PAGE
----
Syrian forces clamp down on key Damascus district
SYRIAN SECURITY forces yesterday clamped down on a key Damascus district to prevent protesters from holding a “day of defiance” in response to the shooting dead of a man attending a funeral.
The man was killed at the funeral of two people who died during an anti-regime rally on Friday. Firm action was ordered in Mezze, a sensitive middle-class district where diplomatic residences and ministries are located, to prevent the revolt from taking root in the capital, which has largely been spared unrest over the past 11 months.
The military also continued its operations against rebel-held districts of the central city of Homs.
Egypt, under strong pressure from the Muslim Brotherhood, withdrew its ambassador, Shawki Ismail, from Damascus, joining the bid to isolate Syria launched by the Saudi-led six-member Gulf Co-operation Council along with Libya and Tunisia.
Gunmen in the northern Idlib province, where rebels hold sway in certain areas, shot dead senior prosecutor Nidal Ghazal and judge Muhammad Ziadeh. Aleppo municipal councillor Jamal al-Bish was assassinated.
On Saturday, Chinese deputy foreign minister Zhai Jun met Syrian president Bashar al-Assad in Damascus. Mr Zhai extended Beijing’s backing for the constitutional referendum set for February 26th and the subsequent parliamentary elections.
Mr Zhai said Beijing was “deeply concerned by the escalating crisis”, pledging China’s support for Arab League efforts to end violence while reiterating Beijing’s rejection of UN involvement.
Following a meeting between Mr Zhai and domestic opposition figures Louay Hussein, Qadri Jamil, and Hassan Abdulzaim, Mr Hussein said: “Most of the opposition accepts a dialogue if that dialogue is serious and responsible, meaning that the Syrian authorities would implement what is agreed. But the problem with dialogue is that the authorities have lost credibility.”
Mr Zhai had met exiled opposition figures before visiting Syria.
China’s official news agency, Xinhua, commented: “China believes, as many others do, there is still hope the Syrian crisis can be resolved through peaceful dialogue between the opposition and the government, contrary to some western countries [that] argue time is running out for talks.”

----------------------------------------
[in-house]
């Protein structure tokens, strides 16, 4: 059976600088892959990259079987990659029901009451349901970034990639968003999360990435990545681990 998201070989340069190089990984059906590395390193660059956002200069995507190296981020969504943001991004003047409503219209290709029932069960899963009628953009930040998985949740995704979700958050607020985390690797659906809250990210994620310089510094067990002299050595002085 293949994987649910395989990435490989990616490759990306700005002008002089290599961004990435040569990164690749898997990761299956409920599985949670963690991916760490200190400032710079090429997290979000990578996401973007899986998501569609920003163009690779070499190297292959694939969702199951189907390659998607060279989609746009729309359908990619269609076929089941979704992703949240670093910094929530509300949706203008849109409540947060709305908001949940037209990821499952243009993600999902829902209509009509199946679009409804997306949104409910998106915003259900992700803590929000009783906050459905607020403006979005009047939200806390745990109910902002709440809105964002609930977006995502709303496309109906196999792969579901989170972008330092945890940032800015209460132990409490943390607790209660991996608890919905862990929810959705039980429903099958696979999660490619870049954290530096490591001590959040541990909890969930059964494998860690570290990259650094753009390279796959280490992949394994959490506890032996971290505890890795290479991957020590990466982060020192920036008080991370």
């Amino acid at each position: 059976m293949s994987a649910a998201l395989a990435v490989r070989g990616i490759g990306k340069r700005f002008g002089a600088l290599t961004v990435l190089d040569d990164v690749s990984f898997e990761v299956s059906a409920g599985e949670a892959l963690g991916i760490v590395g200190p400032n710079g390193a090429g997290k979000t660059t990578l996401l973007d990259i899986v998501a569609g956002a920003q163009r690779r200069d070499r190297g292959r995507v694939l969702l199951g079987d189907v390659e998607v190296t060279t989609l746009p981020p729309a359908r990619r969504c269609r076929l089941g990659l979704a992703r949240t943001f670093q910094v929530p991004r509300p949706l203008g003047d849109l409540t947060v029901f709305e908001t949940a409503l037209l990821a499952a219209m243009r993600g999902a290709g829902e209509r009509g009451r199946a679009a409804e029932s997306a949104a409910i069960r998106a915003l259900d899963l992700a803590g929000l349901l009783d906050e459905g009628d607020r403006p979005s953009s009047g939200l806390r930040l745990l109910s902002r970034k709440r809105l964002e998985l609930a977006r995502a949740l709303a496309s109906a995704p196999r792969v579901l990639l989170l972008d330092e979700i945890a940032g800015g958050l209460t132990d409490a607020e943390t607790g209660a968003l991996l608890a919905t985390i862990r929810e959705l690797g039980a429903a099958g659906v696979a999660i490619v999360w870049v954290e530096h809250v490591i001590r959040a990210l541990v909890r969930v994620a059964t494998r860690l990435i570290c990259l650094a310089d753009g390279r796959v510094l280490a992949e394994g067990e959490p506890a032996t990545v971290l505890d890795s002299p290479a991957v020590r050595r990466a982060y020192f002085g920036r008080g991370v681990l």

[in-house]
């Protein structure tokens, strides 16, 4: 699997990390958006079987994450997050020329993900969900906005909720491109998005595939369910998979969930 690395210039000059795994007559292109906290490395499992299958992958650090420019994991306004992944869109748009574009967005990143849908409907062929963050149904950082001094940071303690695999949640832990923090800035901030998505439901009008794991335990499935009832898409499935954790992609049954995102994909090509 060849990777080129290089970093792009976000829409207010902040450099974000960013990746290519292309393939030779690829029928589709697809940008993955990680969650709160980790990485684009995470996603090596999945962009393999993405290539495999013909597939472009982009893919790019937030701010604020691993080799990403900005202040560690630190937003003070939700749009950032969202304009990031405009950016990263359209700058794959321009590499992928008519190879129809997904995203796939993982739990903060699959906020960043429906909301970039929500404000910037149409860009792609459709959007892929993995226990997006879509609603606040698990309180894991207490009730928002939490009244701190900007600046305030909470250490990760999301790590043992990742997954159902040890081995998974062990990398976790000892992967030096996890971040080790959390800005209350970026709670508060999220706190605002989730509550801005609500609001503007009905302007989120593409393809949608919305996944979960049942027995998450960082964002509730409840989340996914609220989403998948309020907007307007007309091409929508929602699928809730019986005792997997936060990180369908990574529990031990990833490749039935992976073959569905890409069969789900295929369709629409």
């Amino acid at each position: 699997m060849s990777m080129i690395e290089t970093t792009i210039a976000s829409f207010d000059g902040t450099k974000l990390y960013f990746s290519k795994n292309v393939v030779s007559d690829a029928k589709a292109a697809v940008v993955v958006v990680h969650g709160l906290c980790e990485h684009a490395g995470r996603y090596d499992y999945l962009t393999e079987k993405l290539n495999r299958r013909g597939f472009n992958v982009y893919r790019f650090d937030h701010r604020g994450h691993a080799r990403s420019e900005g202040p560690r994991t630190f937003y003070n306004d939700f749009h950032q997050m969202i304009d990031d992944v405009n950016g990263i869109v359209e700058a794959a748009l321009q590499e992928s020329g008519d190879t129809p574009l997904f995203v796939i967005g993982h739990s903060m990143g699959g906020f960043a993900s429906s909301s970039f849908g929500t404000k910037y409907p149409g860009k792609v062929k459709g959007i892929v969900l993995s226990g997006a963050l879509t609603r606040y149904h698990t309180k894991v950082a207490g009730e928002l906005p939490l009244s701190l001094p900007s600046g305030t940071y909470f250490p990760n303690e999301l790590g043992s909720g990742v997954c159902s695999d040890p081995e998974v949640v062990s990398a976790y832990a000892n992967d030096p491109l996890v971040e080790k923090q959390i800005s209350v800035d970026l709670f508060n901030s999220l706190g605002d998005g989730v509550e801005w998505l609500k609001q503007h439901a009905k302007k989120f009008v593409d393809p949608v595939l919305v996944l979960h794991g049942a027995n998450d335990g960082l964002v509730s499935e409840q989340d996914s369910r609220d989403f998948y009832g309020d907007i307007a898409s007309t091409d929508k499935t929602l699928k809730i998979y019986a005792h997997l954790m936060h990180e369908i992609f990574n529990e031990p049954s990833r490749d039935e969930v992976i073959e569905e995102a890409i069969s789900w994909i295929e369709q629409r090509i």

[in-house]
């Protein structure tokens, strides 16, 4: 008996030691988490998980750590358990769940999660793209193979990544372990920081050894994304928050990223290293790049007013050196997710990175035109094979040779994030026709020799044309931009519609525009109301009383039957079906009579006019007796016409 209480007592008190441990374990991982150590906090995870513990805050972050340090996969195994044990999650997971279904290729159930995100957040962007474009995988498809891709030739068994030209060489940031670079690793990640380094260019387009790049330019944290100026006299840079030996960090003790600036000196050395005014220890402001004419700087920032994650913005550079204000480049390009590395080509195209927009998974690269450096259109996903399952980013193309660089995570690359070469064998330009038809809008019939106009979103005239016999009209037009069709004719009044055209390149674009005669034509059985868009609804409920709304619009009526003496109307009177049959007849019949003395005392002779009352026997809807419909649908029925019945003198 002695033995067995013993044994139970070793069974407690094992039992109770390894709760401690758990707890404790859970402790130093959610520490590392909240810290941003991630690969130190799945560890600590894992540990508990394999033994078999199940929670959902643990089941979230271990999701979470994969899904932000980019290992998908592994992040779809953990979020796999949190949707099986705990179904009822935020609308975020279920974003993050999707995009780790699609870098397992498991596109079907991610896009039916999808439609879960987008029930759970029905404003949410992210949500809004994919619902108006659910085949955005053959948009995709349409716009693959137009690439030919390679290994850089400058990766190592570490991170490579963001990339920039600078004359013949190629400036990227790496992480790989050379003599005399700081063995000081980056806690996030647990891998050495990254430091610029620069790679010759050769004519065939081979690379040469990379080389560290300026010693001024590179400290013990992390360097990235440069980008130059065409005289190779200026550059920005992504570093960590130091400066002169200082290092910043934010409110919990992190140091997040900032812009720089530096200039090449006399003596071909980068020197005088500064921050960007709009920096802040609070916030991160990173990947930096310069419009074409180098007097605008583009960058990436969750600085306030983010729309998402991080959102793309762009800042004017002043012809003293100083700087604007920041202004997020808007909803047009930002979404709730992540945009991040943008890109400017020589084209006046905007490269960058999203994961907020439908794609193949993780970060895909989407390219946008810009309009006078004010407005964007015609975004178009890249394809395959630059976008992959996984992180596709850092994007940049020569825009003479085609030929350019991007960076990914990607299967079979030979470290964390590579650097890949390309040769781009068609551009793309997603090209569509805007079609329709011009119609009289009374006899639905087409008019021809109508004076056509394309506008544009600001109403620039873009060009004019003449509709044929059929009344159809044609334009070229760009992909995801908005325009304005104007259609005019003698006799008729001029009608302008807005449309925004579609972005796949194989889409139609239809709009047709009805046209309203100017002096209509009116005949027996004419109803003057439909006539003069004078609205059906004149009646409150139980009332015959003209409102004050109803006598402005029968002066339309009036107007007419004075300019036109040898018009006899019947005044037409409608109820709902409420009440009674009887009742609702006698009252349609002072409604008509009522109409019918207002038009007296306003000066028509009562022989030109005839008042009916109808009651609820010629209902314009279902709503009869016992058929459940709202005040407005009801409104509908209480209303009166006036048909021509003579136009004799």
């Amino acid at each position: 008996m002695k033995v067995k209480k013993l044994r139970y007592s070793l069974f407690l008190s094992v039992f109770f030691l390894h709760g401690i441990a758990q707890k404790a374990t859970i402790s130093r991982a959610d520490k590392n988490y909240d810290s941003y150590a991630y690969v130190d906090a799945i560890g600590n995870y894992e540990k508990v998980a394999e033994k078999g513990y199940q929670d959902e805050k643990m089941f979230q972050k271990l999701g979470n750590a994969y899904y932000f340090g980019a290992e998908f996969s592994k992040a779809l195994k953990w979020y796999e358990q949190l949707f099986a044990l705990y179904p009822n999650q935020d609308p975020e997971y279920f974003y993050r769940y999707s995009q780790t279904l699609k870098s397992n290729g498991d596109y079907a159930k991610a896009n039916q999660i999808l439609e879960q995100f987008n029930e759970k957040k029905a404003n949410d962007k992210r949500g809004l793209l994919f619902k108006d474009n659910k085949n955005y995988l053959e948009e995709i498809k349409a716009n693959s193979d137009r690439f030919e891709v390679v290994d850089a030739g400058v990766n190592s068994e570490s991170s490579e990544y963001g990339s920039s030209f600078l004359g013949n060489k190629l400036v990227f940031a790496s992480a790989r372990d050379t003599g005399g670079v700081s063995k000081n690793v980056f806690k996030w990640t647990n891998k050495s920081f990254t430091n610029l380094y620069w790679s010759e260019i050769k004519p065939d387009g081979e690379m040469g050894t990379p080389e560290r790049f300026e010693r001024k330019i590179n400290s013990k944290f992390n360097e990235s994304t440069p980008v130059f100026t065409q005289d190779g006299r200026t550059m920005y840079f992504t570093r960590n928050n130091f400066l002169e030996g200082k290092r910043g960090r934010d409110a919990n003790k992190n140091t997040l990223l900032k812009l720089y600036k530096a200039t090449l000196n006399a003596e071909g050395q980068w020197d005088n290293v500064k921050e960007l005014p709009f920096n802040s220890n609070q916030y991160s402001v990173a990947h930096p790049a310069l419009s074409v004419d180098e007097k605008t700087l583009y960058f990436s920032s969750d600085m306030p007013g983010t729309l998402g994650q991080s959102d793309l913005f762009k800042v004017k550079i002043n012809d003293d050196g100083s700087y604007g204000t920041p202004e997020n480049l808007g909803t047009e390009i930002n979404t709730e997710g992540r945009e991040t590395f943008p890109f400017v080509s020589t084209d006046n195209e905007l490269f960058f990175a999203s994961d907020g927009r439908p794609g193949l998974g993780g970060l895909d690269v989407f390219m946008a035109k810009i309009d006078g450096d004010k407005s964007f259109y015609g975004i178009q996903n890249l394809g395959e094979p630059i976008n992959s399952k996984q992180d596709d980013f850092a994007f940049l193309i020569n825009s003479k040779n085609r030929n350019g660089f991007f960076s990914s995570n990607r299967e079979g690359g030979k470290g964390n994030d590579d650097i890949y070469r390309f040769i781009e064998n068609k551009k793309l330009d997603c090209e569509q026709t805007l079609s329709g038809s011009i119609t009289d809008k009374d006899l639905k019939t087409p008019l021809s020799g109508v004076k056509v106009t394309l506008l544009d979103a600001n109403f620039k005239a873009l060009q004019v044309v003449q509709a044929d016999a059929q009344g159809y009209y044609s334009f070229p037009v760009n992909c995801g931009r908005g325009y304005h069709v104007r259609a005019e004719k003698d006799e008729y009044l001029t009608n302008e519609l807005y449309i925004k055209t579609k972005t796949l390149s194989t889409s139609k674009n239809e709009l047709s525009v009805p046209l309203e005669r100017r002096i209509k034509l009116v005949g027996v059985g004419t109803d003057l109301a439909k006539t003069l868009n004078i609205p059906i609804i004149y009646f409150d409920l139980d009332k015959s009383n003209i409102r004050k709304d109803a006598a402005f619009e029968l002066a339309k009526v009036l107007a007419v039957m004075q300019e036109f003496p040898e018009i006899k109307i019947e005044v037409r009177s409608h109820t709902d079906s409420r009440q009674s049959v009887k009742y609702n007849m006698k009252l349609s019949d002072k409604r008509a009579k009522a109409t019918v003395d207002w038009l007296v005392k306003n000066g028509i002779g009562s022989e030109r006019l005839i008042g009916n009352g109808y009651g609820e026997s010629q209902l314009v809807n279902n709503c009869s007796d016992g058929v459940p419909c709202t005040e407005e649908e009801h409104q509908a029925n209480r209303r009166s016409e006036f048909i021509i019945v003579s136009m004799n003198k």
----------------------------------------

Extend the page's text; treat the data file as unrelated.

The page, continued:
Xinhua spoke of differences among Syrian opposition groups about how to proceed, with some backing talks and others insisting on western intervention.
“However, . . . calls for peaceful inter-Syrian dialogue have been largely ignored, intentionally or unintentionally, in western media reports, which convey the wrong impression that there is an overwhelming consensus among different factions of the opposition forces that they want foreign intervention.”
Meanwhile, competing external involvement in the Syrian crisis is increasing. As US surveillance drones flew missions over the country, an Iranian destroyer and supply ship docked at the port of Tartous, where the vessels will provide training to the Syrian navy.
US intelligence chief James Clapper said fatal bombings in Damascus in December and January and in Aleppo this month had the hallmark of al-Qaeda.
With its involvement in mind, Iraq and Lebanon have tightened security on their borders with Syria to halt the flow of arms and anti-regime fighters.
In exchange for 47 Turkish intelligence officers captured in Syria last year, Damascus has demanded that Ankara turn over Syrian army defectors based in Turkey, halt weapons smuggling into Syria, and prevent rebels from passing though Turkish territory to mount attacks on Syrian army units.
Since the capture of the officers, Ankara has distanced itself from the campaign against the Assad regime and has expressed opposition to the establishment of buffer zones along its border with Syria where rebels could arm and train.